Key words: Self-esteem, Lexical Knowledge, Lecturing

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‘Soft Skills Training – Necessity or Hype’ by T. Rama & Dr. Roopa Suzana

Abstract

This paper aims to highlight the importance of soft skills to survive in society and, more so, in someone’s work life. Industries realize this and so organize soft skills training for their employees for the first six months or one year as the case may be. This need for soft skills training is felt not just in India but also in the US, UK and Australia. This paper emphasizes that soft skills training is essential and all employees have no choice but to go through it at sometimes or the other. In fact, research suggests that experienced employees too require this kind of training.

Key Words: soft skills, employability Skills, Emotional Quotient, Training

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‘Freedom of the Mind’ by Samira Al Hosni

Abstract

This paper outlines some of my beliefs regarding education. First, it highlights a general idea of what education means to me. It presents some of the main principles of constructivism and experiential learning theories and how they are related to education and learning in general. Issues regarding how technology-mediated learning supports education are presented as well. A kind of connection between the three aspects—constructivism, experiential learning, and technology—and their strong relation to education are pointed out. Additionally, examples of how these beliefs can be applied in our profession are provided.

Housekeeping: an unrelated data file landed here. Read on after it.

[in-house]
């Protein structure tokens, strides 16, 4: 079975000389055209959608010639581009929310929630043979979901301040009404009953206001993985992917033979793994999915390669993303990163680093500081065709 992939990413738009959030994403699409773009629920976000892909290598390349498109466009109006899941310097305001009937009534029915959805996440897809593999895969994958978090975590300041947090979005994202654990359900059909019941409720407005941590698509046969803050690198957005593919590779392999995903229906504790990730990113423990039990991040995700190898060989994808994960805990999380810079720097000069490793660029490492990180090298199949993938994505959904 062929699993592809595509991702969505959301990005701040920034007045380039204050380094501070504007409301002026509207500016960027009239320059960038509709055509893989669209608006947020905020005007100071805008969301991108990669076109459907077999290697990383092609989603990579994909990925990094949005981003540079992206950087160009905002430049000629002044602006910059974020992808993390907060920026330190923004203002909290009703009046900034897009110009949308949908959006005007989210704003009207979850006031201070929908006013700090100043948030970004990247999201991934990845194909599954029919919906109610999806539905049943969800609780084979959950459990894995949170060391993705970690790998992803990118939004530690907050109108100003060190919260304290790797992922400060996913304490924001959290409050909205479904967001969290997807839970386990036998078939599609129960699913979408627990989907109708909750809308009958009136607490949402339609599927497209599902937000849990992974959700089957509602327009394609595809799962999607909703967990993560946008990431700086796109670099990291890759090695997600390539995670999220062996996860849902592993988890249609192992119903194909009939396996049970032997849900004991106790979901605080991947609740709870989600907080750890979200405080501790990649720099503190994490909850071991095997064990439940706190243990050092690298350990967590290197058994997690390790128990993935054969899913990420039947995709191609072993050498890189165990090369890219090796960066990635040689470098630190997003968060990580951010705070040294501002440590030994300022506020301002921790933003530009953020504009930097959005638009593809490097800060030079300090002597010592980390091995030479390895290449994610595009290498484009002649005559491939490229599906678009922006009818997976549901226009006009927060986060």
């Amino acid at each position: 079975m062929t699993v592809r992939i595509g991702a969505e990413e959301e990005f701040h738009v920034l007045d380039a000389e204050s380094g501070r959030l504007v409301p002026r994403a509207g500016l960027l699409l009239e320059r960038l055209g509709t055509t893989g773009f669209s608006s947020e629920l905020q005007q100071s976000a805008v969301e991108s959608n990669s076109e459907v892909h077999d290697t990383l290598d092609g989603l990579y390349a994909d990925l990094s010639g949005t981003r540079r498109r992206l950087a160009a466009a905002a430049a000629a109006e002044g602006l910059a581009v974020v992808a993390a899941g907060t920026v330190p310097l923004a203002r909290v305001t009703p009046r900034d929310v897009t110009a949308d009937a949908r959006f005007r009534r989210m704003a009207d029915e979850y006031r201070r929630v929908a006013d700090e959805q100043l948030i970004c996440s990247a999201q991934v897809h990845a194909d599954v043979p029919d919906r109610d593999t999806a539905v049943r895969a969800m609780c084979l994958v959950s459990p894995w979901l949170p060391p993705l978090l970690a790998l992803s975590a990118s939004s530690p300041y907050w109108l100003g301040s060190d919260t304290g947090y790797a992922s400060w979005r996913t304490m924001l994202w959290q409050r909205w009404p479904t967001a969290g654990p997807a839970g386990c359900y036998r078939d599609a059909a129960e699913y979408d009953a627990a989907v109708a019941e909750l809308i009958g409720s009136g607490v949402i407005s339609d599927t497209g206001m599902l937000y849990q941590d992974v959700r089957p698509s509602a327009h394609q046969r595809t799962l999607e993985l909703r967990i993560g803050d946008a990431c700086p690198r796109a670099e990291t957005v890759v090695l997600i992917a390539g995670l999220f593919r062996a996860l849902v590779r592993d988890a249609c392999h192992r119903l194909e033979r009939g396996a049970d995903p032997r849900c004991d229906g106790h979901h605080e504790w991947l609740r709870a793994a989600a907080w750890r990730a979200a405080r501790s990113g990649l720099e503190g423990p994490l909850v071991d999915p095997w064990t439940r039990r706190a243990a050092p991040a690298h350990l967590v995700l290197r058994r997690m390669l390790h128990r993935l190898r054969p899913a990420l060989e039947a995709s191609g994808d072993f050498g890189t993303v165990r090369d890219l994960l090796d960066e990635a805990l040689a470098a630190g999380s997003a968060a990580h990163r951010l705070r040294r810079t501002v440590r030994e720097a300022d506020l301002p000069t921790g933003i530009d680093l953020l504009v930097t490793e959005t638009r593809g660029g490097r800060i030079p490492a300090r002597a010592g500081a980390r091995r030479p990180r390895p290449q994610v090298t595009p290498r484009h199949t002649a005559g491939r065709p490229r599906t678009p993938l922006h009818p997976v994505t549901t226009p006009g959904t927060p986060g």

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‘Regional Impact on English Speaking: How to reduce it holistically’ by Reena Mittal

Abstract

Mother tongue effect and its impact and effectiveness in English language speaking cannot be overlooked.  But this mother tongue effect is sometimes very prominent in different regions. The paper studies some pronunciation problems which are commonly found in some particular areas of the country. In the end, the paper will try to give some solutions to the problems.

Keywords: Equipped, Hurdles, Regionalism, Symbols, Linguistically.

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‘Application of Dynamic Assessment in Second and Foreign Language Teaching’ by Soudabeh Tabatabaei & Morteza Bakhtiarvand

Abstract